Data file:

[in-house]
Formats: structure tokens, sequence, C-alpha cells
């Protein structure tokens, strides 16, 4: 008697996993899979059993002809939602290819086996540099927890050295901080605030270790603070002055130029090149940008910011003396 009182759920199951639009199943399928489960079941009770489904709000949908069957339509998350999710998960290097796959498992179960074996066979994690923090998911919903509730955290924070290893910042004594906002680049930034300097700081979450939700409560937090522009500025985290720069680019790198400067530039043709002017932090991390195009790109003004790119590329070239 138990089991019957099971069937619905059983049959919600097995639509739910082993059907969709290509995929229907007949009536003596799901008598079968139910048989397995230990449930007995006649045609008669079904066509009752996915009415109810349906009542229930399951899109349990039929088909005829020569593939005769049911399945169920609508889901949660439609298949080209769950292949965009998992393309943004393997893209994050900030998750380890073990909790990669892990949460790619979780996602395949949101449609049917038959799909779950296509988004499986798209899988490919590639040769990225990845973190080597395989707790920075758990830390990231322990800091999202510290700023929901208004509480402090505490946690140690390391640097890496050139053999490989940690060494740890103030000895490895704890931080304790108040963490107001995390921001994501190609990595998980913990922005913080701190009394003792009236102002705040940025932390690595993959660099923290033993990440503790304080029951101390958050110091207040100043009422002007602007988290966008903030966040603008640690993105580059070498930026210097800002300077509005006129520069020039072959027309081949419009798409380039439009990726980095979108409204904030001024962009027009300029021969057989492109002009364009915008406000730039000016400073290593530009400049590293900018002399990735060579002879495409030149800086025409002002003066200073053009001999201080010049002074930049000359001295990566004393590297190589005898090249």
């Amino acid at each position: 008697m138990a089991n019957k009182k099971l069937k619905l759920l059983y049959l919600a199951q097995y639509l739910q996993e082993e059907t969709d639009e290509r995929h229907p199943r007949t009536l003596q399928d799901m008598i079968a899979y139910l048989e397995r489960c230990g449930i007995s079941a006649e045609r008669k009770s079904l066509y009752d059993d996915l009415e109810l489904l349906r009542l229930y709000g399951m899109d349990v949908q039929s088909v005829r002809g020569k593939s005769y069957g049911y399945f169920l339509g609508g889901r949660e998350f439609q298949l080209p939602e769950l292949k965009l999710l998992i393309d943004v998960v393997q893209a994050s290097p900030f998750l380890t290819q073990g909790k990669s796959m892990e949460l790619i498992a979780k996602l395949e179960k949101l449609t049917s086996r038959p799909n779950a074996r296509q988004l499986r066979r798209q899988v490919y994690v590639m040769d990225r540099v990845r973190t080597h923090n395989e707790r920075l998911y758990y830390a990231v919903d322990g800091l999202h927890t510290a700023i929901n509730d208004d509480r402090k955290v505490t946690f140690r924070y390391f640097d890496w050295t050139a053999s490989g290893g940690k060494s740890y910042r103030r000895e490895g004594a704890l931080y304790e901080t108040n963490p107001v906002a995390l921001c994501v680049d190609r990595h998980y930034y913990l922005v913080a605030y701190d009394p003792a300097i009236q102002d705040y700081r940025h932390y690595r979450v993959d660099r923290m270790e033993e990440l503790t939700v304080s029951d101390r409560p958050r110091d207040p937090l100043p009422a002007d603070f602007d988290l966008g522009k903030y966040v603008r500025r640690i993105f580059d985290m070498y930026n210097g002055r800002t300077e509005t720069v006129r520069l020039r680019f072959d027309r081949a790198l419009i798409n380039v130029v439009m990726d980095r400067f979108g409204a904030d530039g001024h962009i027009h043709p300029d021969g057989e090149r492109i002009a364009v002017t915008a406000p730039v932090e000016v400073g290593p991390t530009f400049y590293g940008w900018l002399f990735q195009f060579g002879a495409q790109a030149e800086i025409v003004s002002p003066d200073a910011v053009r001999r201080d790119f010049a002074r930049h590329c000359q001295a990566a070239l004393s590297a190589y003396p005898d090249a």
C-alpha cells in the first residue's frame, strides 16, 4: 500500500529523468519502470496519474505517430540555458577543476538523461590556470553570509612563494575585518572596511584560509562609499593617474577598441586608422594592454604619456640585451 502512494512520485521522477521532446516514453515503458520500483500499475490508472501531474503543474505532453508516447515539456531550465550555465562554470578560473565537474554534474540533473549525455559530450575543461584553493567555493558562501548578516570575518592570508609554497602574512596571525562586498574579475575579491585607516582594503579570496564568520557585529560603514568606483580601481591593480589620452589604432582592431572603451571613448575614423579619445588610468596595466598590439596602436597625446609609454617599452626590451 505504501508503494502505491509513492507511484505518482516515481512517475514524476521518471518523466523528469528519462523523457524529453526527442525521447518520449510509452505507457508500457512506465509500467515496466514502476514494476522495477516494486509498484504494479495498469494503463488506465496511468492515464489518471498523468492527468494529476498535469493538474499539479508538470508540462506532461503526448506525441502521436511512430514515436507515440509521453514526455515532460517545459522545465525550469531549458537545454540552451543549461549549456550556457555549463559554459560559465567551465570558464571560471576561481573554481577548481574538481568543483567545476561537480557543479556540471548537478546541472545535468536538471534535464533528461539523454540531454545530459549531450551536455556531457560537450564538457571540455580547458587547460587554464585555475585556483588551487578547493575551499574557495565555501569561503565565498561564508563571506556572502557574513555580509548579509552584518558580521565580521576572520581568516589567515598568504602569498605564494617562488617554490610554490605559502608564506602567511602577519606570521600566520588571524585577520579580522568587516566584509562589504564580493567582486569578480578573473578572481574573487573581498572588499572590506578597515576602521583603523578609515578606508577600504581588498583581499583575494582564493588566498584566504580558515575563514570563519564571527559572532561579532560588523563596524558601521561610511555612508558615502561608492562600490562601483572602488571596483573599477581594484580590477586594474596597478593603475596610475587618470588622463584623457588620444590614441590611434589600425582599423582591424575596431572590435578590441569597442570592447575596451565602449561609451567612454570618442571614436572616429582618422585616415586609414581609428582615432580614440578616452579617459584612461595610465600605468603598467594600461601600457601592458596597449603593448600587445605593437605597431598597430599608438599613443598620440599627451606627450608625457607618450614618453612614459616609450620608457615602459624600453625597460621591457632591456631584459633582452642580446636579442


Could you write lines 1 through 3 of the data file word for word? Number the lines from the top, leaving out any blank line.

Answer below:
[in-house]
Formats: structure tokens, sequence, C-alpha cells
């Protein structure tokens, strides 16, 4: 008697996993899979059993002809939602290819086996540099927890050295901080605030270790603070002055130029090149940008910011003396 009182759920199951639009199943399928489960079941009770489904709000949908069957339509998350999710998960290097796959498992179960074996066979994690923090998911919903509730955290924070290893910042004594906002680049930034300097700081979450939700409560937090522009500025985290720069680019790198400067530039043709002017932090991390195009790109003004790119590329070239 138990089991019957099971069937619905059983049959919600097995639509739910082993059907969709290509995929229907007949009536003596799901008598079968139910048989397995230990449930007995006649045609008669079904066509009752996915009415109810349906009542229930399951899109349990039929088909005829020569593939005769049911399945169920609508889901949660439609298949080209769950292949965009998992393309943004393997893209994050900030998750380890073990909790990669892990949460790619979780996602395949949101449609049917038959799909779950296509988004499986798209899988490919590639040769990225990845973190080597395989707790920075758990830390990231322990800091999202510290700023929901208004509480402090505490946690140690390391640097890496050139053999490989940690060494740890103030000895490895704890931080304790108040963490107001995390921001994501190609990595998980913990922005913080701190009394003792009236102002705040940025932390690595993959660099923290033993990440503790304080029951101390958050110091207040100043009422002007602007988290966008903030966040603008640690993105580059070498930026210097800002300077509005006129520069020039072959027309081949419009798409380039439009990726980095979108409204904030001024962009027009300029021969057989492109002009364009915008406000730039000016400073290593530009400049590293900018002399990735060579002879495409030149800086025409002002003066200073053009001999201080010049002074930049000359001295990566004393590297190589005898090249």